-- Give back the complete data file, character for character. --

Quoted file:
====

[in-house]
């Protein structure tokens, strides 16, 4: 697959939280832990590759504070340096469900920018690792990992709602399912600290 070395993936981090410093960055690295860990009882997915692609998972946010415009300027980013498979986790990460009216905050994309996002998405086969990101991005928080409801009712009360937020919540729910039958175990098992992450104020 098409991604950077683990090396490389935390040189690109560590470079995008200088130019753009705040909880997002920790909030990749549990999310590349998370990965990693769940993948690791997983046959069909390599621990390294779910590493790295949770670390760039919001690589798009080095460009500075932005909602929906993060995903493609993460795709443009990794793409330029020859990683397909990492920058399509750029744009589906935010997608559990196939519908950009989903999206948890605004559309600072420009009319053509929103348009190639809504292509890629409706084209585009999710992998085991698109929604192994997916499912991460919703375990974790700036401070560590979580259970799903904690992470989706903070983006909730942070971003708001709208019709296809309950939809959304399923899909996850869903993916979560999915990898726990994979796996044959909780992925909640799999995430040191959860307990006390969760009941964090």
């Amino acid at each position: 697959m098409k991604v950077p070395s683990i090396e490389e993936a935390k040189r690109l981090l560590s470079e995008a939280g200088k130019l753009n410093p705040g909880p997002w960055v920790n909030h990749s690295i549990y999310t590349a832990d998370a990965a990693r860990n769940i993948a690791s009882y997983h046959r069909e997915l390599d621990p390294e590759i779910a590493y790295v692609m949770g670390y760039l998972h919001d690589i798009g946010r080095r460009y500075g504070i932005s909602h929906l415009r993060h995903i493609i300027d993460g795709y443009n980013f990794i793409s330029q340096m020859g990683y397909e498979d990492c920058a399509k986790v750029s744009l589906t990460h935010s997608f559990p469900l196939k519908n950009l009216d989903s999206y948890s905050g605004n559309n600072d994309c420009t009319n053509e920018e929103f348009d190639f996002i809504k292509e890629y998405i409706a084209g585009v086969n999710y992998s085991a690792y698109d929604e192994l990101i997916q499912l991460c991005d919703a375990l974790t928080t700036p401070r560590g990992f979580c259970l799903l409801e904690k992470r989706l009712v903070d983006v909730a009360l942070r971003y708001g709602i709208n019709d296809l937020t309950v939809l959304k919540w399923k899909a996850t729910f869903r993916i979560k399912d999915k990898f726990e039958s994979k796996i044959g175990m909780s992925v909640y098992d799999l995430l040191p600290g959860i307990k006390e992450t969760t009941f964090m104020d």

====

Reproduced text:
[in-house]
């Protein structure tokens, strides 16, 4: 697959939280832990590759504070340096469900920018690792990992709602399912600290 070395993936981090410093960055690295860990009882997915692609998972946010415009300027980013498979986790990460009216905050994309996002998405086969990101991005928080409801009712009360937020919540729910039958175990098992992450104020 098409991604950077683990090396490389935390040189690109560590470079995008200088130019753009705040909880997002920790909030990749549990999310590349998370990965990693769940993948690791997983046959069909390599621990390294779910590493790295949770670390760039919001690589798009080095460009500075932005909602929906993060995903493609993460795709443009990794793409330029020859990683397909990492920058399509750029744009589906935010997608559990196939519908950009989903999206948890605004559309600072420009009319053509929103348009190639809504292509890629409706084209585009999710992998085991698109929604192994997916499912991460919703375990974790700036401070560590979580259970799903904690992470989706903070983006909730942070971003708001709208019709296809309950939809959304399923899909996850869903993916979560999915990898726990994979796996044959909780992925909640799999995430040191959860307990006390969760009941964090």
């Amino acid at each position: 697959m098409k991604v950077p070395s683990i090396e490389e993936a935390k040189r690109l981090l560590s470079e995008a939280g200088k130019l753009n410093p705040g909880p997002w960055v920790n909030h990749s690295i549990y999310t590349a832990d998370a990965a990693r860990n769940i993948a690791s009882y997983h046959r069909e997915l390599d621990p390294e590759i779910a590493y790295v692609m949770g670390y760039l998972h919001d690589i798009g946010r080095r460009y500075g504070i932005s909602h929906l415009r993060h995903i493609i300027d993460g795709y443009n980013f990794i793409s330029q340096m020859g990683y397909e498979d990492c920058a399509k986790v750029s744009l589906t990460h935010s997608f559990p469900l196939k519908n950009l009216d989903s999206y948890s905050g605004n559309n600072d994309c420009t009319n053509e920018e929103f348009d190639f996002i809504k292509e890629y998405i409706a084209g585009v086969n999710y992998s085991a690792y698109d929604e192994l990101i997916q499912l991460c991005d919703a375990l974790t928080t700036p401070r560590g990992f979580c259970l799903l409801e904690k992470r989706l009712v903070d983006v909730a009360l942070r971003y708001g709602i709208n019709d296809l937020t309950v939809l959304k919540w399923k899909a996850t729910f869903r993916i979560k399912d999915k990898f726990e039958s994979k796996i044959g175990m909780s992925v909640y098992d799999l995430l040191p600290g959860i307990k006390e992450t969760t009941f964090m104020d």